255. Telegram From the Embassy in Indonesia to the Department of State0

1749. Deptels 1088,1 1073,2 1075,3 1086.4 After careful perusal of Pres Kennedy’s letter which I presented to him this morning, Pres Sukarno nodded vigorously and said “yes” he would send delegation back to Washington but before he did so he must have US assurance that Dutch would in fact be willing to transfer admin over WNG to Indo as opposed to discussion of whether they would do so. He said further that the sooner formal negots under U Thant could be started, the better. He did not rule out further secret talks but gave impression he was desirous of moving immediately into formal negots—“tomorrow”, he said, if possible.

As I had expected, discussion this morning focussed primarily on negative reply of van Roijen to question asked him twice by Malik and [Page 569] Deptel 1088 was most helpful in enabling me to give Sukarno some indication of Department’s thinking on this point.

President had been thoroughly briefed by Subandrio on points in Deptel 1073; nevertheless, I reviewed with him basic elements stressing particularly importance of avoiding provocative statements and actions at this stage and desirability of coming as close to a military moratorium as possible in this highly explosive atmosphere.

For first time, Pres neither resented nor took issue with my comments but instead indicated his understanding of delicate point that had been reached and importance of exercising restraint.

When Pres asked for US assurance, I countered that he would have to understand, as we had previously explained, great difficulty of one govt giving assurance of this kind affecting actions of another govt. Pres thought if we exerted some pressure on Dutch that this would be possible. I retorted that as he knew, there was point beyond which pressure became counterproductive. Nevertheless, I said I would present his request to Washington, although I could not be optimistic that my govt would assume this responsibility.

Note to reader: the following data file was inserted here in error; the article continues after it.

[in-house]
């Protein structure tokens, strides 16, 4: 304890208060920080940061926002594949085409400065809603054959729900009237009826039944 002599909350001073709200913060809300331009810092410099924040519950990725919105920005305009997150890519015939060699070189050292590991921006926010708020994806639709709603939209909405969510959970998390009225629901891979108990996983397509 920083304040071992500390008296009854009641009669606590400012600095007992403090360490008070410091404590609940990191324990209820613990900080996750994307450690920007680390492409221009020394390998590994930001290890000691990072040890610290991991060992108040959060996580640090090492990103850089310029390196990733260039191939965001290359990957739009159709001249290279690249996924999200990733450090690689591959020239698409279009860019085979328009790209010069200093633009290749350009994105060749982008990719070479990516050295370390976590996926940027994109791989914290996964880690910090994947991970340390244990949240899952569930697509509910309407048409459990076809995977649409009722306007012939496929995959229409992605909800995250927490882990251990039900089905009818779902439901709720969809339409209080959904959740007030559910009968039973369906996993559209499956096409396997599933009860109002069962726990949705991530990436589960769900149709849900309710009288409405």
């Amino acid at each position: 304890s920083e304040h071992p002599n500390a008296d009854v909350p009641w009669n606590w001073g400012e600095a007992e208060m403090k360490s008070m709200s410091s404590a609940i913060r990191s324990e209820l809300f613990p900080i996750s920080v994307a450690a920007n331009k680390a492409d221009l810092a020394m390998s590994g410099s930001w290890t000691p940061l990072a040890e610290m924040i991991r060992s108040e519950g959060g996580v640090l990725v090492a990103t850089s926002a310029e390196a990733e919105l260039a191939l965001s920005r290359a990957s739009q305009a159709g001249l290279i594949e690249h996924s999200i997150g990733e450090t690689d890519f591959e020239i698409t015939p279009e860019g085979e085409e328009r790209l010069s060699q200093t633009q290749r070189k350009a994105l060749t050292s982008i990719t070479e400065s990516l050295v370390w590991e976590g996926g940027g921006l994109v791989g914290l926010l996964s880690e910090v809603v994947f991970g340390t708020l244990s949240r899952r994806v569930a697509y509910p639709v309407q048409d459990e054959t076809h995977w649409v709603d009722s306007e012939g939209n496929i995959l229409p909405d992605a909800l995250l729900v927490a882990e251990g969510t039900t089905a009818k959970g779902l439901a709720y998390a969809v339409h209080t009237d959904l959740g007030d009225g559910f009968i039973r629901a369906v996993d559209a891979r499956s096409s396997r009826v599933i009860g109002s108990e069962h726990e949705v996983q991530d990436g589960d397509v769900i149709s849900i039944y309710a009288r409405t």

I pointed out that Dutch view was that commitment to this effect gave away their whole position by predetermining result of negot in advance. My own view of Dutch attitude was that they were not unwilling to discuss ways and means of transfer of admin over WNG to Indo but were unwilling to commit themselves in advance to such transfer.

Sukarno replied simply that Indo would not go into any negot which involved discussion of “whether” WNG should be transferred to Indo but only question of “how”. He said he was not asking Dutch to give away their position—negots would still have to be held on terms pending transfer. He made much of van Roijen’s statement that Papuans would have to be consulted before Dutch could commit themselves on transfer of admin over WNG to Indo. He said that if this were meant as internal consultation between Papuans and Dutch, this was none of his business but that if Dutch were asking Indos to agree to Papuan veto over such transfer before it took place, GOI obviously could not agree since it regarded WNG as a part of its territory.

In expressing appreciation for President Kennedy’s letter, Sukarno noted with interest statement that “Amb Bunker will shortly be sending you and the Dutch some further suggestions.” He said he had not yet received these and would look forward to their receipt.

When I stressed that positions of both sides were now so close that I personally was confident that negots would have successful outcome, President leaned over and said, “are you sure?” He then went on to say he wanted America to get credit for settling the WNG dispute; that this would mean much not only to our relations but was in interest of entire area.

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Sukarno was in good mood but seemed to have genuine doubt that Dutch were in fact ready to negotiate on basis acceptable to Indo. He asked me what I knew about split in Dutch Cabinet, where I thought Luns now stood. I drew upon Deptel 1075 expressing view that I thought Luns was much more moderate in his view than he had been and that I believed his talks with Attorney-General Kennedy and subsequent talks in Washington had resulted in much more flexible attitude. At this point, I took occasion to refer to function of diplomacy and said that although I did not know Luns personally, I assumed his competence as diplomat would enable him to make necessary adjustments to new situation. This was part of job of FonMin as well as Amb. Sukarno seemed quite interested and did not argue point.

  1. Source: Department of State, Central Files, 656.9813/3–3062. Secret; Limit Distribution. Repeated priority to The Hague and USUN.
  2. In telegram 1088, March 29, the Department authorized Jones to tell Sukarno that “patient continuation of negotiations” would produce a satisfactory conclusion. The Department did not believe that van Roijen meant to imply that the Netherlands refused to discuss arrangements which would result in ultimate transfer to Indonesia. (Ibid., 656.9813/3–2962)
  3. Document 251.
  4. See footnote 1, Document 252.
  5. See footnote 3, Document 252.